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J Neurophysiol. 2011 Jul;106(1):153-62. doi: 10.1152/jn.00956.2010. Epub 2011 Apr 13.

Response variability to high rates of electric stimulation in retinal ganglion cells.

Author information

1
Institute for Laser Medicine and Bio-Photonics, Department of Biomedical Engineering, Shanghai Jiao-Tong University, Shanghai, China.

Abstract

To improve the quality of prosthetic vision, it is important to understand how retinal neurons respond to electric stimulation. Previous studies present conflicting reports as to the maximum rate at which retinal ganglion cells can "follow" pulse trains, i.e., generate one spike for each pulse of the train. In the present study, we measured the response of 5 different types of rabbit retinal ganglion cells to pulse trains of 100-700 Hz. Surprisingly, we found significant heterogeneity in the ability of different types to follow pulse trains. For example, brisk transient (BT) ganglion cells could reliably follow pulse rates up to 600 pulses per second (PPS). In contrast, other types could not even follow rates of 200 PPS. There was additional heterogeneity in the response patterns across those types that could not follow high-rate trains. For example, some types generated action potentials in response to approximately every other pulse, whereas other types generated one spike per pulse for a few consecutive pulses and then did not generate any spikes in response to the next few pulses. Interestingly, in the types that could not follow high-rate trains, we found a second type of response: many pulses of the train elicited a biphasic waveform with an amplitude much smaller than that of standard action potentials. This small waveform was often observed following every pulse for which a standard spike was not elicited. A possible origin of the small waveform and its implication for effective retinal stimulation are discussed.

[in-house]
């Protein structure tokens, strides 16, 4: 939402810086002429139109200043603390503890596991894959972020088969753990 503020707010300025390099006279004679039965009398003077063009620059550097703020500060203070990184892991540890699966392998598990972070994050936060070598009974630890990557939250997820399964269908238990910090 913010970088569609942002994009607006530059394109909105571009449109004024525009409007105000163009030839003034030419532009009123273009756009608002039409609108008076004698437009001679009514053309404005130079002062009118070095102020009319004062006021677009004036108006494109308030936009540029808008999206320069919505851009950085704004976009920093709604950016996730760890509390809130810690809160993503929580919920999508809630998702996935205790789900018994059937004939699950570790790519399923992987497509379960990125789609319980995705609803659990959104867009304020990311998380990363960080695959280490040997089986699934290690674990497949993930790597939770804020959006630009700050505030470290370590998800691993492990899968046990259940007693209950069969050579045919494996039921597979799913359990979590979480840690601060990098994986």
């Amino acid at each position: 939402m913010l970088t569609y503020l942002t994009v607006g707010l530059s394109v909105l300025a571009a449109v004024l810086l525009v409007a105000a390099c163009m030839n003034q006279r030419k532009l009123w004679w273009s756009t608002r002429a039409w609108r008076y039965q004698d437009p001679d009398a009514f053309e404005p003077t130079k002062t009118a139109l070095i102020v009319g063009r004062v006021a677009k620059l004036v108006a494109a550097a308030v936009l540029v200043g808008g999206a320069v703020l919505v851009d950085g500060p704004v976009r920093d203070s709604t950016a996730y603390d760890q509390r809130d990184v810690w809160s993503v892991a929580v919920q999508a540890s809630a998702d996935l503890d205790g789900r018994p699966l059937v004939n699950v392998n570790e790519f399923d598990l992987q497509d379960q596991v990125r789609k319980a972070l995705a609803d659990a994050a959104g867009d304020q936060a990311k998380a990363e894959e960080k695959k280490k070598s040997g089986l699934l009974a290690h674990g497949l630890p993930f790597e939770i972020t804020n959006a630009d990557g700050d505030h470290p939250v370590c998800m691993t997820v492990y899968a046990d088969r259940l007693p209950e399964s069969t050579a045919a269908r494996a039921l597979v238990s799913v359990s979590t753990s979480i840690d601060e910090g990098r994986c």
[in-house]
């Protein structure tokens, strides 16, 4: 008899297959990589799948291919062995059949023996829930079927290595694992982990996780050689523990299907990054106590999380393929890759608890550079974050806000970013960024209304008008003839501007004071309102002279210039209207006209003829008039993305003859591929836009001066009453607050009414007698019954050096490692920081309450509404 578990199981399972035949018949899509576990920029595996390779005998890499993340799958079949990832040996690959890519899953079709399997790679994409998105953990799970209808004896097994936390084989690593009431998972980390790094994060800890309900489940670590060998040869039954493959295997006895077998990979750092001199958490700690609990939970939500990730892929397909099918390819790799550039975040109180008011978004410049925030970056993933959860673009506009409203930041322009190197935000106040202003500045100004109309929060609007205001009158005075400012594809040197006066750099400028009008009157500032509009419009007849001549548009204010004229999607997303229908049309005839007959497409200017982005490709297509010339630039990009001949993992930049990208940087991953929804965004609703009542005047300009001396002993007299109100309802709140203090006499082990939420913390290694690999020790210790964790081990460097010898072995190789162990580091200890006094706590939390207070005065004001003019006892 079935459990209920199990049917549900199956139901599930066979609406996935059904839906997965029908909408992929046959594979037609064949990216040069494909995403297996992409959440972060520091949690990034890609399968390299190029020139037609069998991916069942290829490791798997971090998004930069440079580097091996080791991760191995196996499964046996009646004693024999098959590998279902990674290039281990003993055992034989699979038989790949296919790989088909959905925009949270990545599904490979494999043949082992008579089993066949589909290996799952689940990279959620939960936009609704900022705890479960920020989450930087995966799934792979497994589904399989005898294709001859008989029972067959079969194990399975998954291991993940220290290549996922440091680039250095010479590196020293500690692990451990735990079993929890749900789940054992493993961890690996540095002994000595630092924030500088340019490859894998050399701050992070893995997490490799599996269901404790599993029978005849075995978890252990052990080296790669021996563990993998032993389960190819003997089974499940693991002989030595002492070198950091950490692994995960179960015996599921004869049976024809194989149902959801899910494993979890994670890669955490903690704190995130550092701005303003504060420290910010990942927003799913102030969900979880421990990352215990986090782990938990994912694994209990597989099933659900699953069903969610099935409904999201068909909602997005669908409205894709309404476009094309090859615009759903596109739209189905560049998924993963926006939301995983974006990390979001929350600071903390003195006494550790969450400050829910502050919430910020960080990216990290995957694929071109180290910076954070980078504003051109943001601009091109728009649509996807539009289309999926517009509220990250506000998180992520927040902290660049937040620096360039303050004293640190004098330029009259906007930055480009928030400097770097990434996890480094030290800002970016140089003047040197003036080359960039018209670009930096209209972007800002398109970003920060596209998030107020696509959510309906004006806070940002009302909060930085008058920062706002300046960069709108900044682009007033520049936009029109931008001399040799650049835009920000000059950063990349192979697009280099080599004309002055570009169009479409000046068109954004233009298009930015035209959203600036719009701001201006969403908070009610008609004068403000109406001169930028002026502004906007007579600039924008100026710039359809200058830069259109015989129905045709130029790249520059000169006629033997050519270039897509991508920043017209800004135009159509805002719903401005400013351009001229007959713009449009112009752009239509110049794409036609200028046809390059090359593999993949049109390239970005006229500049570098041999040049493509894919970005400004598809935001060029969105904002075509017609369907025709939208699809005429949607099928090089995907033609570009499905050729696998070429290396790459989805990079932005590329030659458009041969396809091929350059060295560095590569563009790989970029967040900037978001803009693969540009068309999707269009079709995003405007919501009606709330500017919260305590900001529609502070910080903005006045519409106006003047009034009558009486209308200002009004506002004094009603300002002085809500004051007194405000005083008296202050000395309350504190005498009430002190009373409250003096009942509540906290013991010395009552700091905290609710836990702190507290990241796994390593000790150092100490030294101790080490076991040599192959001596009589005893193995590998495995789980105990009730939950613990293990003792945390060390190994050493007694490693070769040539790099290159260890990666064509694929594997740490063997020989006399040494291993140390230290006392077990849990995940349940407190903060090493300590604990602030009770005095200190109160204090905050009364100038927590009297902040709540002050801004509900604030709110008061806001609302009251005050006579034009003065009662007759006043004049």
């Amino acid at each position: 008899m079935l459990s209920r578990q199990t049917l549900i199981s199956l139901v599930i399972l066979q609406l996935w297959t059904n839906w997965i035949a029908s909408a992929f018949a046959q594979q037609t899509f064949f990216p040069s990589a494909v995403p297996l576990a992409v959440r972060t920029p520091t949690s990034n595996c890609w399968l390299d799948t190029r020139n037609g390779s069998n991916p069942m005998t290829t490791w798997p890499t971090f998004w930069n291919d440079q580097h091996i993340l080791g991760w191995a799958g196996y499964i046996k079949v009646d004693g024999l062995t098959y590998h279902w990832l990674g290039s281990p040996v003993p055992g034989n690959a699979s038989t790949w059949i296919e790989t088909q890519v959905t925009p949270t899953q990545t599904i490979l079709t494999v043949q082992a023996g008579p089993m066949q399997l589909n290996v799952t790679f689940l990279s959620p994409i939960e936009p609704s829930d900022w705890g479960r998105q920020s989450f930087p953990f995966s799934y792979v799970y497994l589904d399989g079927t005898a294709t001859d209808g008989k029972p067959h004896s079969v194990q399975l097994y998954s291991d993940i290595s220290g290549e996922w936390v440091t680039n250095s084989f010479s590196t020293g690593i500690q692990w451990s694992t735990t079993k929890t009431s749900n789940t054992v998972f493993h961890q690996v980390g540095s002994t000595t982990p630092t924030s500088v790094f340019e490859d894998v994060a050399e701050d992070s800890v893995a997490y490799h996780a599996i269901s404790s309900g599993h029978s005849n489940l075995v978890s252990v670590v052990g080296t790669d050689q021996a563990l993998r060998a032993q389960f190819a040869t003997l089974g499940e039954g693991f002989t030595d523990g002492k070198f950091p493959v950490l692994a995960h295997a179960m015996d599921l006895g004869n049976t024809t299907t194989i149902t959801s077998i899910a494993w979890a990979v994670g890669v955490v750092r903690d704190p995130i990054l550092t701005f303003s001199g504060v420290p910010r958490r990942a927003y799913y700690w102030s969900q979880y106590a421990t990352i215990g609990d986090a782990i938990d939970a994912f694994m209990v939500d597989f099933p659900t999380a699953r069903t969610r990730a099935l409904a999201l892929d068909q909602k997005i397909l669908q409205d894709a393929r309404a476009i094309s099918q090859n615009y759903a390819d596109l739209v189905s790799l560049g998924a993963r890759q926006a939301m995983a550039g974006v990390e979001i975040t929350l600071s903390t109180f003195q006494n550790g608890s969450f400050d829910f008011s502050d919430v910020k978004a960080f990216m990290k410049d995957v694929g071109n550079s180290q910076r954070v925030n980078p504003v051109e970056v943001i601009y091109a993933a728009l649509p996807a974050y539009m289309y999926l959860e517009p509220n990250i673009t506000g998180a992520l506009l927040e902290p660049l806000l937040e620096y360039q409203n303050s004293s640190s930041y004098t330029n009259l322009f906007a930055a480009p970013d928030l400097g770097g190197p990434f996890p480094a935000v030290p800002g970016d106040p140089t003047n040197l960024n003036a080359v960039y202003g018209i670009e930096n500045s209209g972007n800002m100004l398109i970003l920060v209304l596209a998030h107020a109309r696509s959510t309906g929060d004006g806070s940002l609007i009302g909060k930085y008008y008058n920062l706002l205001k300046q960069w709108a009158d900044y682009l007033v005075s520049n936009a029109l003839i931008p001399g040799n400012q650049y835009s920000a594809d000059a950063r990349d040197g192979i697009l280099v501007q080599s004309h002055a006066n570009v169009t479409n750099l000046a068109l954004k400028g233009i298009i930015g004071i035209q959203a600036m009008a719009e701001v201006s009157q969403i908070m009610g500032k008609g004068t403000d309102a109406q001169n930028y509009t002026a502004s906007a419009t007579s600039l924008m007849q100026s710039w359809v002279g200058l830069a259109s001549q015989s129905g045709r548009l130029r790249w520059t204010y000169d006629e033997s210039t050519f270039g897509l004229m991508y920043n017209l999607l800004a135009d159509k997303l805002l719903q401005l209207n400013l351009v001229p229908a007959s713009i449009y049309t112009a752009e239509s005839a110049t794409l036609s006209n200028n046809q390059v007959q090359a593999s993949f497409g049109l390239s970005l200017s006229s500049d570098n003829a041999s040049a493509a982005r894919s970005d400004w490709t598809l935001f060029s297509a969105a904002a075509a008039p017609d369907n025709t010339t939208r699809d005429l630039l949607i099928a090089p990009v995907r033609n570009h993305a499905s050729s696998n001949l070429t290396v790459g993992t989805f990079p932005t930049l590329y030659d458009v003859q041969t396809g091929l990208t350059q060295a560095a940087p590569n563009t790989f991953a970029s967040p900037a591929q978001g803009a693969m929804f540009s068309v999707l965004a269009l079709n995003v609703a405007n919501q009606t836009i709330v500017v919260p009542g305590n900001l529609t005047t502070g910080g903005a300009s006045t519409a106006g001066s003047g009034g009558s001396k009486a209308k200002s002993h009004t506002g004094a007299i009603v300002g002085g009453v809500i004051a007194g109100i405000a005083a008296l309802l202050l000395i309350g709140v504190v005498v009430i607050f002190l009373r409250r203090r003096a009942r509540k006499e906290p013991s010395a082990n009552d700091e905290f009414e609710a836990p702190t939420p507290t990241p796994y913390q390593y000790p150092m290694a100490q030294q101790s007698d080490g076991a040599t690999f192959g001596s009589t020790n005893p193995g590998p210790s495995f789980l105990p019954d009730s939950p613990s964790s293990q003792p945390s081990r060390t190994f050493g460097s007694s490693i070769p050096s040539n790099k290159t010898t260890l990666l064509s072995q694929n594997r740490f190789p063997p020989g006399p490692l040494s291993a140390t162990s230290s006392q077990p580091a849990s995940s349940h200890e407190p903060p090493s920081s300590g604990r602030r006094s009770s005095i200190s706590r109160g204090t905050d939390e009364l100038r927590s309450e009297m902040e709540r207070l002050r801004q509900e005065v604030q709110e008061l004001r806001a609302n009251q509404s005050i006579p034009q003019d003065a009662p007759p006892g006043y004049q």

PMID:
21490287
PMCID:
PMC3295376
DOI:
10.1152/jn.00956.2010
[Indexed for MEDLINE]
Free PMC Article

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